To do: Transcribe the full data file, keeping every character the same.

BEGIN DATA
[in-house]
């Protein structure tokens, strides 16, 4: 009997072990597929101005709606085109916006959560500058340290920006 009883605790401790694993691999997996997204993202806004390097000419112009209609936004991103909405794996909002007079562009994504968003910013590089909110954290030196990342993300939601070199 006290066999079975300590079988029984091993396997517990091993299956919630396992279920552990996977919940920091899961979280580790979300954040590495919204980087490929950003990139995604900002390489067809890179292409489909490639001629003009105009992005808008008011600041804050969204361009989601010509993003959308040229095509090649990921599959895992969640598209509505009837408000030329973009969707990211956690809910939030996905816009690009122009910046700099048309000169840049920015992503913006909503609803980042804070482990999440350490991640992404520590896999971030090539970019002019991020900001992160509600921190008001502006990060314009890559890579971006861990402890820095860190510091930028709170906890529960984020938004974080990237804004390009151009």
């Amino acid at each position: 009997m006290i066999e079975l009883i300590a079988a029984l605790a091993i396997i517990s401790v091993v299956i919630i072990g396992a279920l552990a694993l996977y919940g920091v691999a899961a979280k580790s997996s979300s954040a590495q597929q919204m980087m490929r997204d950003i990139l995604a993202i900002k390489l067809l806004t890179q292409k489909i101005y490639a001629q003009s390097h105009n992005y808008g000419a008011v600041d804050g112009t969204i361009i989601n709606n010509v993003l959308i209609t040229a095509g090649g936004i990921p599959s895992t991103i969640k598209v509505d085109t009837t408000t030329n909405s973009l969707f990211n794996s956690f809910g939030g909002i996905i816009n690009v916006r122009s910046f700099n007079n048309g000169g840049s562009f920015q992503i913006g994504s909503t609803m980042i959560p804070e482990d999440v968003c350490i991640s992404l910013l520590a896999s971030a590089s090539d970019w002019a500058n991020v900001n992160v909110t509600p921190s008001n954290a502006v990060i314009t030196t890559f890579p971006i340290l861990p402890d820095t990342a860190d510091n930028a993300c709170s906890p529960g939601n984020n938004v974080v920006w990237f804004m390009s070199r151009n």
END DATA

[in-house]
């Protein structure tokens, strides 16, 4: 009997072990597929101005709606085109916006959560500058340290920006 009883605790401790694993691999997996997204993202806004390097000419112009209609936004991103909405794996909002007079562009994504968003910013590089909110954290030196990342993300939601070199 006290066999079975300590079988029984091993396997517990091993299956919630396992279920552990996977919940920091899961979280580790979300954040590495919204980087490929950003990139995604900002390489067809890179292409489909490639001629003009105009992005808008008011600041804050969204361009989601010509993003959308040229095509090649990921599959895992969640598209509505009837408000030329973009969707990211956690809910939030996905816009690009122009910046700099048309000169840049920015992503913006909503609803980042804070482990999440350490991640992404520590896999971030090539970019002019991020900001992160509600921190008001502006990060314009890559890579971006861990402890820095860190510091930028709170906890529960984020938004974080990237804004390009151009």
């Amino acid at each position: 009997m006290i066999e079975l009883i300590a079988a029984l605790a091993i396997i517990s401790v091993v299956i919630i072990g396992a279920l552990a694993l996977y919940g920091v691999a899961a979280k580790s997996s979300s954040a590495q597929q919204m980087m490929r997204d950003i990139l995604a993202i900002k390489l067809l806004t890179q292409k489909i101005y490639a001629q003009s390097h105009n992005y808008g000419a008011v600041d804050g112009t969204i361009i989601n709606n010509v993003l959308i209609t040229a095509g090649g936004i990921p599959s895992t991103i969640k598209v509505d085109t009837t408000t030329n909405s973009l969707f990211n794996s956690f809910g939030g909002i996905i816009n690009v916006r122009s910046f700099n007079n048309g000169g840049s562009f920015q992503i913006g994504s909503t609803m980042i959560p804070e482990d999440v968003c350490i991640s992404l910013l520590a896999s971030a590089s090539d970019w002019a500058n991020v900001n992160v909110t509600p921190s008001n954290a502006v990060i314009t030196t890559f890579p971006i340290l861990p402890d820095t990342a860190d510091n930028a993300c709170s906890p529960g939601n984020n938004v974080v920006w990237f804004m390009s070199r151009n």